Wired magazine
Creative Commons License photo credit: cubicgarden
In an interesting NY Times article (via Kottke) one can read how US magazines like The Economist are raising prices, counter-intuitively leading to higher sales and much higher revenue:

The Economist is leading the charge on expensive subscriptions, and its success is one reason publishers are rethinking their approaches. It is a news magazine with an extraordinarily high cover price -- raised to $6.99 late last year -- and subscription price, about $100 a year on average.

Wait a minute, 100 dollars for a yearly magazine subscription are expensive? Clearly, the US has different standards as far as that is concerned.

In comparison, German magazine subscriptions are almost ridiculously expensive. The weekly, renowned news magazine Der Spiegel weighs in at a whopping 182 Euros (that is, over 240 dollars) for a yearly subscription, followed by its biggest, more conservative "rival" Focus with 153,40 EUR (just over 200 Dollars). Similarly well-known magazine "Stern" is slightly cheaper at 145,60 EUR (193 USD), a year's worth of the (monthly) German Cosmopolitan is comparatively cheap at 29 Euros (about 38 USD), compared to 15 dollars in the US. Playboy, in turn, costs 58,80 EUR (78 USD) a year in Germany, while in the US it's available for just 12 dollars.

For each of the examples, comparative magazines are multiple times as expensive in Germany than in the US. Sadly, that results in the fact, that not too many people I know subscribe to magazines: You have to be a particular fan of a specific topic and a determined reader to spend several hundred dollars a year on a magazine subscription. Instead, if I lived in the US, I would surely subscribe to a handful of magazines to read whenever I feel like it, and not feel bad if I don't read every page every week.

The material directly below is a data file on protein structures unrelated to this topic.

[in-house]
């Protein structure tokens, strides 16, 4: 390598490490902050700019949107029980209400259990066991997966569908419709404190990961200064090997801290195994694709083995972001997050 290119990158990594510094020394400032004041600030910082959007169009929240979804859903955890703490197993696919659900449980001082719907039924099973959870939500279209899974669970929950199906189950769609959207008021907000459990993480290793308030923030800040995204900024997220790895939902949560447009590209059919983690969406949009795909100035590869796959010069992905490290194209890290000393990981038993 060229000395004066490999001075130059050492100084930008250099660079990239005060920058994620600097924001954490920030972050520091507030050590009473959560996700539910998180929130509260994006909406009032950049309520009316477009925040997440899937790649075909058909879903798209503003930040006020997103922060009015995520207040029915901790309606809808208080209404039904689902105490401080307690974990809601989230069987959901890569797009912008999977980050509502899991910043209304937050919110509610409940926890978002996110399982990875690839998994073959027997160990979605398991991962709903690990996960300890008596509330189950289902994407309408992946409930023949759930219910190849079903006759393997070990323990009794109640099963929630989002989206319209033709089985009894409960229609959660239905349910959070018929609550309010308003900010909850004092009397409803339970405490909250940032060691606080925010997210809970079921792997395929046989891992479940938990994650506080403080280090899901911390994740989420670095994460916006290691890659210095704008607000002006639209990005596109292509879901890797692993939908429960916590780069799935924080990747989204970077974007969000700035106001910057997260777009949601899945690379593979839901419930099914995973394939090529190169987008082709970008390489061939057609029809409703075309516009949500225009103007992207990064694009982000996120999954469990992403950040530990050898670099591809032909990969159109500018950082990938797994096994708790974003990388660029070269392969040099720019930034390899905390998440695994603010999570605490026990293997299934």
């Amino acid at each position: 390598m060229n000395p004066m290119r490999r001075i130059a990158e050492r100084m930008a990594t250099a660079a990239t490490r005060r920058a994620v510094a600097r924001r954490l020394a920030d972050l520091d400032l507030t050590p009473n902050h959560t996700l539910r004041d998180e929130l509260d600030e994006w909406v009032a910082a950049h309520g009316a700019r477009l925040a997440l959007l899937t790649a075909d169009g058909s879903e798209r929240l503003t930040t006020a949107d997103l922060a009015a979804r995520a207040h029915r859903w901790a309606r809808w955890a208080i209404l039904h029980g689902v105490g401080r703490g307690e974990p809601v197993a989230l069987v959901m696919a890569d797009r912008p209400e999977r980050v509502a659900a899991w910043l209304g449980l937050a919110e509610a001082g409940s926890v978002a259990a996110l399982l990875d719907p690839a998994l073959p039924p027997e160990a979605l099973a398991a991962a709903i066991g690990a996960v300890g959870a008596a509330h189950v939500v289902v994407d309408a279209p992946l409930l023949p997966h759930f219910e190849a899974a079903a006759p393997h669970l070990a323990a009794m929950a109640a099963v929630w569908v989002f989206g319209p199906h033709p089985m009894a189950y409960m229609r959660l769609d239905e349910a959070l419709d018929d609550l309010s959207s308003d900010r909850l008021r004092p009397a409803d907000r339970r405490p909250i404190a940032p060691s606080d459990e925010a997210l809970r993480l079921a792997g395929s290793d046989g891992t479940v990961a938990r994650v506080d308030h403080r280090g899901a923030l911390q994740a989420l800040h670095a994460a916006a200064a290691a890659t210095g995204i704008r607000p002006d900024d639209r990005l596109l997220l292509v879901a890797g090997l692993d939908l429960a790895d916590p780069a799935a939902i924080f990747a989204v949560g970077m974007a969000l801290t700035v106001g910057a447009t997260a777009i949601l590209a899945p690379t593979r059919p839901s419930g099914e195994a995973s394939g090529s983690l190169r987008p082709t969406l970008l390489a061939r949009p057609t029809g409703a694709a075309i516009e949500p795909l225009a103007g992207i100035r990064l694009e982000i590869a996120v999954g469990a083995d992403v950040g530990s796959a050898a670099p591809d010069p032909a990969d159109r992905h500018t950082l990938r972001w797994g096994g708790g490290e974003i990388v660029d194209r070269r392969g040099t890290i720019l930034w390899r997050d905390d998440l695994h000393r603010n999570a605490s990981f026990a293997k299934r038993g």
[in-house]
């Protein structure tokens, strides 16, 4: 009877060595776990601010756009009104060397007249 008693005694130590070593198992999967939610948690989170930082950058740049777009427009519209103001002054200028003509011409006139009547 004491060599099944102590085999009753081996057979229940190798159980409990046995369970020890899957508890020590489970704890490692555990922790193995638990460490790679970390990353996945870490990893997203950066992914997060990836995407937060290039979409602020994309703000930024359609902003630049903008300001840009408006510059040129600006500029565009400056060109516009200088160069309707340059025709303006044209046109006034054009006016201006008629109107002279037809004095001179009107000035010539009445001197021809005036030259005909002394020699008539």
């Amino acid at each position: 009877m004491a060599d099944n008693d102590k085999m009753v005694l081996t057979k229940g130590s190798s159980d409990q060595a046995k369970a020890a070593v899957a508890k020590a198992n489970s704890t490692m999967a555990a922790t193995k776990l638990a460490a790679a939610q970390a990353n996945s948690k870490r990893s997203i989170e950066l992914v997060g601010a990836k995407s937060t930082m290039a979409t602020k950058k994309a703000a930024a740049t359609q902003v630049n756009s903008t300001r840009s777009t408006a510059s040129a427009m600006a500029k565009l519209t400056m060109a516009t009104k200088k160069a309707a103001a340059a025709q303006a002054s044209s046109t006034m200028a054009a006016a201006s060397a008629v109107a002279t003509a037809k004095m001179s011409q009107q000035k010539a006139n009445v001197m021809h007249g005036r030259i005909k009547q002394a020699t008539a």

It's clearly a question of value: I don't think that a magazine for under a dollar per issue is priced right. However, when I sometimes buy a German magazine for close to 5 Euros and I notice that -- just like US magazines -- easily half the pages contain ads, I wonder why the European ones have to be so much more expensive. Likewise, when I read that I can get an "amazing" 20 Eurocents or so off when I subscribe for a year, it's not much of an incentive for me to actually do so. Even if I regularly read this magazine, I'd be saving that money when I refrain from buying the one or two times that I don't have time or do not feel like reading.

In short, I feel like the solution should be somewhere in the middle: At a price that appropriately values the amount of work put into creating a magazine, while keeping magazines what they should be: a commodity, not a luxury.

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